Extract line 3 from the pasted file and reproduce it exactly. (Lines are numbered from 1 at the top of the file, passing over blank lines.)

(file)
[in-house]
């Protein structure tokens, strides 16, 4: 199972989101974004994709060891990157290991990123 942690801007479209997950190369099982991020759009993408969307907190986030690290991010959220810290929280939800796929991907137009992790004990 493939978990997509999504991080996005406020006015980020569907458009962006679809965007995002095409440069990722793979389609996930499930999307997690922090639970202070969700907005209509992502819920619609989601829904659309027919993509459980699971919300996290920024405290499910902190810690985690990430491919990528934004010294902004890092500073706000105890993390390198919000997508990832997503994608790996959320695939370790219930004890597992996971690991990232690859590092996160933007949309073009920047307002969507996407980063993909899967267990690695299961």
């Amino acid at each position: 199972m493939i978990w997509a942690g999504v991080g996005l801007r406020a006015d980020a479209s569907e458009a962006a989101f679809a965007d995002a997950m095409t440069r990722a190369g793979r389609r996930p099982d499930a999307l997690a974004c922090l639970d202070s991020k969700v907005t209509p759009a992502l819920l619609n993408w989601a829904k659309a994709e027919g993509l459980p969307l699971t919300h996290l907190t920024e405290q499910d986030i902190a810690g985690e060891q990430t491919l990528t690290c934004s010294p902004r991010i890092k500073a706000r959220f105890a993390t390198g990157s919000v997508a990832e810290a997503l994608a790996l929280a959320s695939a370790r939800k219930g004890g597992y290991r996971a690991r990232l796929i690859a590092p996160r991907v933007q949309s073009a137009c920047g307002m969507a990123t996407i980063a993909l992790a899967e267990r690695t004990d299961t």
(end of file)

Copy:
């Amino acid at each position: 199972m493939i978990w997509a942690g999504v991080g996005l801007r406020a006015d980020a479209s569907e458009a962006a989101f679809a965007d995002a997950m095409t440069r990722a190369g793979r389609r996930p099982d499930a999307l997690a974004c922090l639970d202070s991020k969700v907005t209509p759009a992502l819920l619609n993408w989601a829904k659309a994709e027919g993509l459980p969307l699971t919300h996290l907190t920024e405290q499910d986030i902190a810690g985690e060891q990430t491919l990528t690290c934004s010294p902004r991010i890092k500073a706000r959220f105890a993390t390198g990157s919000v997508a990832e810290a997503l994608a790996l929280a959320s695939a370790r939800k219930g004890g597992y290991r996971a690991r990232l796929i690859a590092p996160r991907v933007q949309s073009a137009c920047g307002m969507a990123t996407i980063a993909l992790a899967e267990r690695t004990d299961t």